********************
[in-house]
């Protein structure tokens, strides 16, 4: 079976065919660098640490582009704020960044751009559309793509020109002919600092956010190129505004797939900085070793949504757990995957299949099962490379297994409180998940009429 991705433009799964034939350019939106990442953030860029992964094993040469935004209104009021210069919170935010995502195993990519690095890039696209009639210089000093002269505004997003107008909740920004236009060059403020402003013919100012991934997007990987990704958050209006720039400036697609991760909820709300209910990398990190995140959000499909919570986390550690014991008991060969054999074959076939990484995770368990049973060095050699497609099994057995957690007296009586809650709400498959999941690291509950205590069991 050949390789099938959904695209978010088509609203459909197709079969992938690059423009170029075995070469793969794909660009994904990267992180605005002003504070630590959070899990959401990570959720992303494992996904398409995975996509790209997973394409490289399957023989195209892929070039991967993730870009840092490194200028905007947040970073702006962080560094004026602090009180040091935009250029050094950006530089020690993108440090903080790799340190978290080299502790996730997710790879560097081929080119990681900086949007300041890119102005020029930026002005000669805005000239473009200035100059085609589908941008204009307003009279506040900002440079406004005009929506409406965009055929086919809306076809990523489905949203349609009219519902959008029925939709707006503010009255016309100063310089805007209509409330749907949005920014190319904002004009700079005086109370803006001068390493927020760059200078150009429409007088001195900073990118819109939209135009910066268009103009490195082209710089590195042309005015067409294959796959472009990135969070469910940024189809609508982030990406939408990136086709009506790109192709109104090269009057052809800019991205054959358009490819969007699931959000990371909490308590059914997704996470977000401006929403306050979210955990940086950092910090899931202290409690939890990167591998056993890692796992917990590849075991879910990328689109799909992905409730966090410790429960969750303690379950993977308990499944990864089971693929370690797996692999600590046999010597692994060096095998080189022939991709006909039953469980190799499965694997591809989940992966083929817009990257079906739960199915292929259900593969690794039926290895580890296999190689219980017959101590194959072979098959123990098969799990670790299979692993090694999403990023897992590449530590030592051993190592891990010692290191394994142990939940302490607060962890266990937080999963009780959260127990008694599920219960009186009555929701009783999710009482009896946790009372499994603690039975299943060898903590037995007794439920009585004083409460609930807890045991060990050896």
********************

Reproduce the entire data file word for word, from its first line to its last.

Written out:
[in-house]
């Protein structure tokens, strides 16, 4: 079976065919660098640490582009704020960044751009559309793509020109002919600092956010190129505004797939900085070793949504757990995957299949099962490379297994409180998940009429 991705433009799964034939350019939106990442953030860029992964094993040469935004209104009021210069919170935010995502195993990519690095890039696209009639210089000093002269505004997003107008909740920004236009060059403020402003013919100012991934997007990987990704958050209006720039400036697609991760909820709300209910990398990190995140959000499909919570986390550690014991008991060969054999074959076939990484995770368990049973060095050699497609099994057995957690007296009586809650709400498959999941690291509950205590069991 050949390789099938959904695209978010088509609203459909197709079969992938690059423009170029075995070469793969794909660009994904990267992180605005002003504070630590959070899990959401990570959720992303494992996904398409995975996509790209997973394409490289399957023989195209892929070039991967993730870009840092490194200028905007947040970073702006962080560094004026602090009180040091935009250029050094950006530089020690993108440090903080790799340190978290080299502790996730997710790879560097081929080119990681900086949007300041890119102005020029930026002005000669805005000239473009200035100059085609589908941008204009307003009279506040900002440079406004005009929506409406965009055929086919809306076809990523489905949203349609009219519902959008029925939709707006503010009255016309100063310089805007209509409330749907949005920014190319904002004009700079005086109370803006001068390493927020760059200078150009429409007088001195900073990118819109939209135009910066268009103009490195082209710089590195042309005015067409294959796959472009990135969070469910940024189809609508982030990406939408990136086709009506790109192709109104090269009057052809800019991205054959358009490819969007699931959000990371909490308590059914997704996470977000401006929403306050979210955990940086950092910090899931202290409690939890990167591998056993890692796992917990590849075991879910990328689109799909992905409730966090410790429960969750303690379950993977308990499944990864089971693929370690797996692999600590046999010597692994060096095998080189022939991709006909039953469980190799499965694997591809989940992966083929817009990257079906739960199915292929259900593969690794039926290895580890296999190689219980017959101590194959072979098959123990098969799990670790299979692993090694999403990023897992590449530590030592051993190592891990010692290191394994142990939940302490607060962890266990937080999963009780959260127990008694599920219960009186009555929701009783999710009482009896946790009372499994603690039975299943060898903590037995007794439920009585004083409460609930807890045991060990050896």